After decades of trying, Fred Phelps has finally managed to do the unthinkable: make atheists everywhere pray for the existence of the vengeful God he believed in. Of course that’s only because it would also mean the eternal damnation he has so richly earned is forthcoming. The Westboro Baptist Church founder and desiccated, malevolent, hectoring human sphincter, is said to be close to death, according to a Facebook post from his estranged son, Nathan Phelps.
“He is now on the edge of death at Midland Hospice house in Topeka, Kansas,” Phelps, who has been estranged from his father for decades, wrote. The elder Phelps, he said, was ex-communicated from his own church last year.
“I feel sad for all the hurt he’s caused so many. I feel sad for those who will lose the grandfather and father they loved. And I’m bitterly angry that my family is blocking the family members who left from seeing him, and saying their good-byes.”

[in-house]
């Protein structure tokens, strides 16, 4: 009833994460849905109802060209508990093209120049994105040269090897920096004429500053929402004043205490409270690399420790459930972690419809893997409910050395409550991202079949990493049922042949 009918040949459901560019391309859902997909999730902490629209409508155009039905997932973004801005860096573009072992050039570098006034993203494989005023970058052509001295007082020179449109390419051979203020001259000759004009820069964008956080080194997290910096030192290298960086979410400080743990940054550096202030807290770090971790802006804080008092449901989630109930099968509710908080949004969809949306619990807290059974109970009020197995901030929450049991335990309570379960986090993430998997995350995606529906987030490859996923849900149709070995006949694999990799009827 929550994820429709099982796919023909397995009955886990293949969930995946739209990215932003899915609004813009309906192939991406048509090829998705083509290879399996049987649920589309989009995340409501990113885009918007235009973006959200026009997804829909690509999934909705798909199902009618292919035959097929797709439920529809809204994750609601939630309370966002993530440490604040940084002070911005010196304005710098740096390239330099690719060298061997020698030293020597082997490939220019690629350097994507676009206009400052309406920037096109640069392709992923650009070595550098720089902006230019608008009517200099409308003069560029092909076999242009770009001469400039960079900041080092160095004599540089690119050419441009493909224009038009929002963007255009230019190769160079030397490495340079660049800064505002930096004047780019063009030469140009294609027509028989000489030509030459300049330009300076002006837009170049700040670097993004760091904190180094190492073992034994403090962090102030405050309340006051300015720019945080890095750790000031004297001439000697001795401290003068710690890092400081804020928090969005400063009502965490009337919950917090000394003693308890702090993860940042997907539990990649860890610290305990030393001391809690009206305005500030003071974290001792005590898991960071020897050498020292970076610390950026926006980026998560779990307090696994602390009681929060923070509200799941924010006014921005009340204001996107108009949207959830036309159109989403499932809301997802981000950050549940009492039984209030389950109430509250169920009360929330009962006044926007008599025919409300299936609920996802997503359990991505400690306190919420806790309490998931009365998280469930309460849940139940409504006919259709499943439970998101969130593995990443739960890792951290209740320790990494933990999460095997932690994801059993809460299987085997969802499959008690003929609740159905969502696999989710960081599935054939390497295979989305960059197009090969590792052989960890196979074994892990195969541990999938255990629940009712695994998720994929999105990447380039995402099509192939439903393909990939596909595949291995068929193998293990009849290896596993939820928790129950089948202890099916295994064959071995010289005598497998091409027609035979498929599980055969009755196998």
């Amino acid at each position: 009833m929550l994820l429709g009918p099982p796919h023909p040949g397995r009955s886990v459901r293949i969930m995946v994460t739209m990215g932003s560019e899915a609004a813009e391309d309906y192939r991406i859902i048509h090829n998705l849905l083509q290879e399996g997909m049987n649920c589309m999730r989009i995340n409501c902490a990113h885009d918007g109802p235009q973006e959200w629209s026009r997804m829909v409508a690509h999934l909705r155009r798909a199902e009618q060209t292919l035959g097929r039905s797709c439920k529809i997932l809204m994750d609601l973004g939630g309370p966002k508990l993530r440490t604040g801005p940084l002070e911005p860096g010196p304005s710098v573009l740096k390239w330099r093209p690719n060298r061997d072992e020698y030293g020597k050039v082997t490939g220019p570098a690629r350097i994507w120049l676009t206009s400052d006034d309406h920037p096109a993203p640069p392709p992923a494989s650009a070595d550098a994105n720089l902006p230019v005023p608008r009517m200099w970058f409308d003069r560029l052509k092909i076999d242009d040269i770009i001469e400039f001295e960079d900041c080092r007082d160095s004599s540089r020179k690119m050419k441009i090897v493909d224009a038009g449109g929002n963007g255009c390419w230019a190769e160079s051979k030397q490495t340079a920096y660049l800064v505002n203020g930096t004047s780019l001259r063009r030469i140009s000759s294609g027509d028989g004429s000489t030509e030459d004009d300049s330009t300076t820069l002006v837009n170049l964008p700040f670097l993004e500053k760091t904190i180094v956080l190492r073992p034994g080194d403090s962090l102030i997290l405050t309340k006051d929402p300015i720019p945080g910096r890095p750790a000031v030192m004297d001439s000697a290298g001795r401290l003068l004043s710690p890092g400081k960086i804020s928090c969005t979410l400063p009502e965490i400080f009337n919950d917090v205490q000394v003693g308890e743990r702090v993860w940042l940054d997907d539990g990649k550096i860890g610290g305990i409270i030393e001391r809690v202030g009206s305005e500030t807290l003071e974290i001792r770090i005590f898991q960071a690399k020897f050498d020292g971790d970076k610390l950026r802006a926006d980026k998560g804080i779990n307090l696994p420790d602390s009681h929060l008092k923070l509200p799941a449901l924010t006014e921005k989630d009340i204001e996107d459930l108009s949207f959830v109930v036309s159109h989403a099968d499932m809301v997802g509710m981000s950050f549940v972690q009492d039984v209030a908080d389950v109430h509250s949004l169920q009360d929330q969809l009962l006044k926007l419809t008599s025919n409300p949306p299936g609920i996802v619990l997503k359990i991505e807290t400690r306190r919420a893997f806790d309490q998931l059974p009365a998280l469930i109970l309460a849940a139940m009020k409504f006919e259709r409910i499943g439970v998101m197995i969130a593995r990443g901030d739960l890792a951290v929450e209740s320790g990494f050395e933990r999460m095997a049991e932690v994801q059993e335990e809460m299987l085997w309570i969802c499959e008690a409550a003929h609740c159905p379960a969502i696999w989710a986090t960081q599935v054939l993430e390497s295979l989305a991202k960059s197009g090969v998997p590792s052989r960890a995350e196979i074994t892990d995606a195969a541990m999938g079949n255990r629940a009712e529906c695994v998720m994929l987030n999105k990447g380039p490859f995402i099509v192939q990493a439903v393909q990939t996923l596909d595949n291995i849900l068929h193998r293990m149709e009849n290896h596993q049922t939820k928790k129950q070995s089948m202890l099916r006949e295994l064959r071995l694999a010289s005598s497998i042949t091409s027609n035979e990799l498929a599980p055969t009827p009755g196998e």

A second estranged son, Mark Phelps, confirmed the reports to the Topeka Capital-Journal, although a spokesman for the church denied that he is near death.
Phelps, who will soon actually become a corpse, instead of just resembling one like he has for the last decade or two, is infamous for his stance that homosexuality is a sin based on his religious beliefs, a fringe opinion held by a mere 45% of Americans. He and his followers came to infamy for their frequent protests at the funerals of members of the military, and for their “God Hates Fags” slogan.
“Military funerals are pagan orgies of idolatrous blasphemy where they pray to the dunghill gods of Sodom and play taps to a fallen fool,” he commented in 2006.
The actions of Phelps and his band of trolls have led to numerous laws being enacted over the years that require protesters to maintain a distance between their actions and funerals, including one that was recently upheld by a federal court in Missouri. In Kansas, where Phelps is said to be dying, a similar law exists. If the Westboro Baptist Church wants to picket the funeral of their founder there, they’re going to have stay at least 150 feet away for an hour before and an hour after the hypothetical service. The rest of us will be content to celebrate everywhere else.
[photo via David Zalubowski/AP]
>> Luke O’Neil is a journalist and blogger in Boston. Follow him on Twitter (@lukeoneil47)
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